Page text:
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The Intel® Thermal Monitor helps to control the processor temperature by activating the TCC (Thermal Control Circuit) when the processor silicon reaches its maximum operating temperature, also by modulating (starting and stopping) the processor core clocks when the processor silicon reaches its maximum operating temperature.
Enabling the Thermal Control Circuit allows the processor to attempt to maintain a safe operating temperature without the need for special software drivers or interrupt handling routines. When the Thermal Control Circuit has been enabled, processor power consumption will be reduced after the thermal sensor detects a high temperature (i.e., PROCHOT# assertion).
In automatic mode, the duty cycle is fixed at 50% on, 50% off, however in on-demand mode, the duty cycle can be programmed from 12.5% on/ 87.5% off, to 87.5% on/12.5% off in 12.5% increments.
An external signal, PROCHOT# (processor hot) is asserted when the processor detects that its temperature is above the thermal trip point. Bus snooping and interrupt latching are also active while the TCC is active.
The Intel® Thermal Monitor automatic mode must be enabled through the BIOS for the processor to be operating within specifications. Intel recommends TM1 be enabled on the processors. TM1 feature can be referred to as Adaptive Thermal Monitoring features.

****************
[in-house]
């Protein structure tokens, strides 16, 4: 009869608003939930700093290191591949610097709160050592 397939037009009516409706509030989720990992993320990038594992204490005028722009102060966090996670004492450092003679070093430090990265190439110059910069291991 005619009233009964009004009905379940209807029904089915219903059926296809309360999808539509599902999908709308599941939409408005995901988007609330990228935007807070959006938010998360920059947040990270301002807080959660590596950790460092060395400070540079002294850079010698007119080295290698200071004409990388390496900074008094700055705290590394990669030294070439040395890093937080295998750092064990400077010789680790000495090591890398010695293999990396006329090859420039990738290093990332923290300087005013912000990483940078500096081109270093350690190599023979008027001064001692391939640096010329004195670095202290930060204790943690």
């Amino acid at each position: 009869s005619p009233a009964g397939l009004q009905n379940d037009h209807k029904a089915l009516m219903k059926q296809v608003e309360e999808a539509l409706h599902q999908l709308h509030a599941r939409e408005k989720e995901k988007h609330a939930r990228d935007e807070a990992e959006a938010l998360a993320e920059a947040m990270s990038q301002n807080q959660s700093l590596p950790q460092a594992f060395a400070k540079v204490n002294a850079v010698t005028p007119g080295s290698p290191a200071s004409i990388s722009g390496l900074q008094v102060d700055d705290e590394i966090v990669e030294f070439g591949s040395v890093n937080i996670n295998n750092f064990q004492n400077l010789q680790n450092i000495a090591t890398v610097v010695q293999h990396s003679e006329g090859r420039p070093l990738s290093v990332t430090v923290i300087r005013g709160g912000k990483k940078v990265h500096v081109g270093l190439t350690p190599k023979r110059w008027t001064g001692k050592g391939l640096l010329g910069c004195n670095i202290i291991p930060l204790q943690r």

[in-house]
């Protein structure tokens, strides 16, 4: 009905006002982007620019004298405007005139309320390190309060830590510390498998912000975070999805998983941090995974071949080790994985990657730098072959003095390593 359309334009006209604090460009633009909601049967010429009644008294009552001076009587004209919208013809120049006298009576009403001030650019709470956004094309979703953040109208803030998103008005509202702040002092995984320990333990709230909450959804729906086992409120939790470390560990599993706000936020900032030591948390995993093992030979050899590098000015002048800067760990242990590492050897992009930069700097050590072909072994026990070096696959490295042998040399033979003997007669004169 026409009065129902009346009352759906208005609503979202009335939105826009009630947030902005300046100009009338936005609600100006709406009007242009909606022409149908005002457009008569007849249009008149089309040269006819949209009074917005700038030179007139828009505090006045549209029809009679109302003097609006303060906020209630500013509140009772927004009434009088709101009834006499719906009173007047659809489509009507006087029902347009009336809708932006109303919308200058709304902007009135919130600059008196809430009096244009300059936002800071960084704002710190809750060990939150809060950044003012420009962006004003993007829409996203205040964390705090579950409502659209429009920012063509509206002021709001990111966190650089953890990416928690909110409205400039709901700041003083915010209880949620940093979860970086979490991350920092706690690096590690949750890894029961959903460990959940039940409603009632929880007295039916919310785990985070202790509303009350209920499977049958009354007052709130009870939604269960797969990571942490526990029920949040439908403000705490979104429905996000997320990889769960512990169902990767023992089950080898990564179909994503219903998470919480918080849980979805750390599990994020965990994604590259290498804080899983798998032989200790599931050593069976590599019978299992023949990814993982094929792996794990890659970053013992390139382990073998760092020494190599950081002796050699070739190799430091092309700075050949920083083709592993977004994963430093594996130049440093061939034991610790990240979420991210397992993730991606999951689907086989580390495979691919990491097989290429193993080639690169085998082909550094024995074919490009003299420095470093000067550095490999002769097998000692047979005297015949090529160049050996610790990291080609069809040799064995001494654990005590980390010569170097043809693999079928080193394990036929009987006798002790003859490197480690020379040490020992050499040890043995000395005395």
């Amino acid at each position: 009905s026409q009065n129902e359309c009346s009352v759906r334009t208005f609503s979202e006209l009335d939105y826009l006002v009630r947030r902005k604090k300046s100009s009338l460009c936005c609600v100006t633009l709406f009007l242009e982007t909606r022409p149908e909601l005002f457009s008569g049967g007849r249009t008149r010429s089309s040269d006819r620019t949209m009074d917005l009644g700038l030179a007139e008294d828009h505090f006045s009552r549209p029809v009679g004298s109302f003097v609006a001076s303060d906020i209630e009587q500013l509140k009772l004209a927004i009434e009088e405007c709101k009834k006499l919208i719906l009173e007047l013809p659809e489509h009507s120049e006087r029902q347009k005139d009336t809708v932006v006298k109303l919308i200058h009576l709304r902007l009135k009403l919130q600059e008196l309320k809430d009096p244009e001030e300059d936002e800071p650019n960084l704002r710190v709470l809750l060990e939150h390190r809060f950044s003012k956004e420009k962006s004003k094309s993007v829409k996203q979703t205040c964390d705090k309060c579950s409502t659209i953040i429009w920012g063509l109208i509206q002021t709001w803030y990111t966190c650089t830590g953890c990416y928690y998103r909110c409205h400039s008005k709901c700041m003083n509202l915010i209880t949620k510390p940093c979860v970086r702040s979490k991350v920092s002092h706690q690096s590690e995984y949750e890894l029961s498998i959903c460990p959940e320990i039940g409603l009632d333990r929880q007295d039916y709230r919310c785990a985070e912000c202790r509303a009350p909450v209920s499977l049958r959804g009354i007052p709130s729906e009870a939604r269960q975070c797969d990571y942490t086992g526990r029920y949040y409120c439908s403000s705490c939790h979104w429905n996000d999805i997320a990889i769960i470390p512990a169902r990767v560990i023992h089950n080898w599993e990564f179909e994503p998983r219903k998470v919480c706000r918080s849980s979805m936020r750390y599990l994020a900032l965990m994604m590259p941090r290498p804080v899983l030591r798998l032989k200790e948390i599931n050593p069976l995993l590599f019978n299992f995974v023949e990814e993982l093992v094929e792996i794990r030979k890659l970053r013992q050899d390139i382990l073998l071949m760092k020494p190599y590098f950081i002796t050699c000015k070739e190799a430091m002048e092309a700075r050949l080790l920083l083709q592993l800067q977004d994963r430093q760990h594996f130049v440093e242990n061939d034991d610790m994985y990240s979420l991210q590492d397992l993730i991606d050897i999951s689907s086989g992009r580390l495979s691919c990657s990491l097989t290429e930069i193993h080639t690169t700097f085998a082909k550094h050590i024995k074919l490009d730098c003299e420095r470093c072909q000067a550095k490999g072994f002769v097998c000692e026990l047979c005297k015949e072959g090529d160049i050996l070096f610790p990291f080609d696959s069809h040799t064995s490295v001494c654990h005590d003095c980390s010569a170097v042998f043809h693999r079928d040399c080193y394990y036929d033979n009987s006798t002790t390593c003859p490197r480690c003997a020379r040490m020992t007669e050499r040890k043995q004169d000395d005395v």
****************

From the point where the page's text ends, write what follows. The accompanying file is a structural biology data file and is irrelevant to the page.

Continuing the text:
Regardless of mode, in the event of a catastrophic cooling failure, the processor will automatically shut down when the silicon reaches the max-temperature. At this point the THERMTRIP# signal will go active. THERMTRIP# activation is independent of processor activity and does not generate any bus cycles. When THERMTRIP# is asserted, the processor core voltage must be shut down within the time specified in the Intel® Processor External Design Specification.
Regardless of the configuration selected, PROCHOT# will always indicate the thermal status of the processor.
To activate the event log you should:
- Get into the BIOS
- Click in “Advanced”
- Select “Main”
- Then check “Event Logging”
- Press F10
To read this information saved, you can search for “Event Viewer” in your system.
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